CLEVELAND — Anthony Morrow swears he never even thought about it.
Morrow, who was acquired Thursday in the Taj Gibson/Doug McDermott deal, wore No. 2 with the Thunder. That was already taken by Bulls guard Jerian Grant, so he picked a close number: No. 1.
He made it known to the media before the game Friday against the Suns, and by the time he checked his social-media feed after the victory, the firestorm was in full burn.
“Yeah. I don’t know how . . . I mean, before the game I didn’t see anybody say anything on Twitter or Instagram, and then when I sat down, I started going through my Twitter mentions, and it was like crazy,’’ Morrow said Saturday. “Like, ‘What makes you think you can wear that?’ I was like, ‘Oh, Derrick Rose . . .’ [The media] told me [before the game], but I had forgotten [when I chose the number].
“I like Derrick. Derrick’s a great guy, and I know what the city means to him. I know what he means to the city. And fans are a part of the sport, so I’m going to respect it.’’
That meant changing from Rose’s No. 1 to No. 11.
It’s not the first time this has happened this season, either.
Michael Carter-Williams was acquired from the Bucks during training camp, and when he went with No. 1, he also felt the immediate social-media blowback.
Carter-Williams quickly changed to No. 7 rather than deal with Rose fans’ vitriol.
Asked if Carter-Williams warned him, Morrow said, “Nope. He was sitting right over there [in the locker room], and I think he saw it, but he was probably like . . . [Morrow lowered his head and started shaking it]. I don’t know.’’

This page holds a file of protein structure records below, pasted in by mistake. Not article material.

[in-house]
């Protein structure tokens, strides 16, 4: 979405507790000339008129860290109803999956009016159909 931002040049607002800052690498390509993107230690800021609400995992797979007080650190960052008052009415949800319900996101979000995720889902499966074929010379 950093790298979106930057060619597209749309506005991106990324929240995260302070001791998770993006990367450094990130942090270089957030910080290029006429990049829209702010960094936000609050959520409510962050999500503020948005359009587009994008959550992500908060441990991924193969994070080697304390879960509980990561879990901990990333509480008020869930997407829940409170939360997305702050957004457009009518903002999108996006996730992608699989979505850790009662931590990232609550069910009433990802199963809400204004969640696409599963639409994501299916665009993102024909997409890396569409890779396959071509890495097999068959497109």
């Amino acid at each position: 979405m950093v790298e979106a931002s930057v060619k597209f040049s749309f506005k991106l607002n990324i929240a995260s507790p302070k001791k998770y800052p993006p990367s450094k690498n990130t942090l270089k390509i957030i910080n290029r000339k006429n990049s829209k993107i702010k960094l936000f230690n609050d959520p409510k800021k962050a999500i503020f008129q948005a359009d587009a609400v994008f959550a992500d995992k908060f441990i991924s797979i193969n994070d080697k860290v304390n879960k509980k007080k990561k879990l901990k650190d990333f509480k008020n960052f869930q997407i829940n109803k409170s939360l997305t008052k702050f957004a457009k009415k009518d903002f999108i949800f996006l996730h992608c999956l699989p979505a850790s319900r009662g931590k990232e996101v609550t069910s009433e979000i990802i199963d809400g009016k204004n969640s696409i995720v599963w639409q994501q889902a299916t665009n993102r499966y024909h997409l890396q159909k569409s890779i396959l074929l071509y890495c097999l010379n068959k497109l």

Word got back to Rose in New York that his fan base was still defending his number, and the longtime Bull told members of the media, “For me, I feel two ways about it. I understand that it’s just a number, but I get how the fans feel, too, as far as just the memories that we had, me wearing that number.’’
Morrow said fans didn’t get too vicious.
“It wasn’t anything I haven’t heard before, but it was just so many people, man,’’ Morrow said. “I was like, ‘This is crazy.’ But it’s sports, like I said. It’s fans. He has a strong cult-like following, and he’s from here, so I get it.’’
The Bulls again had to leave several players back in Chicago.
Carter-Williams was dealing with patellar tendinitis, and Paul Zipser was still sidelined with tendinitis in his left ankle.
Coach Fred Hoiberg said Carter-Williams’ injury didn’t sound too serious, but it was bothering him during the game Friday, so he’s day-to-day.
Hoiberg was asked if it was important to him that general manager Gar Forman and vice president of basketball operations John Paxson said his job was safe and that they’ve seen growth in his coaching this season.
He quickly sidestepped the question and reiterated that his only focus was winning the next game on the schedule.
Follow me on Twitter @suntimes_hoops.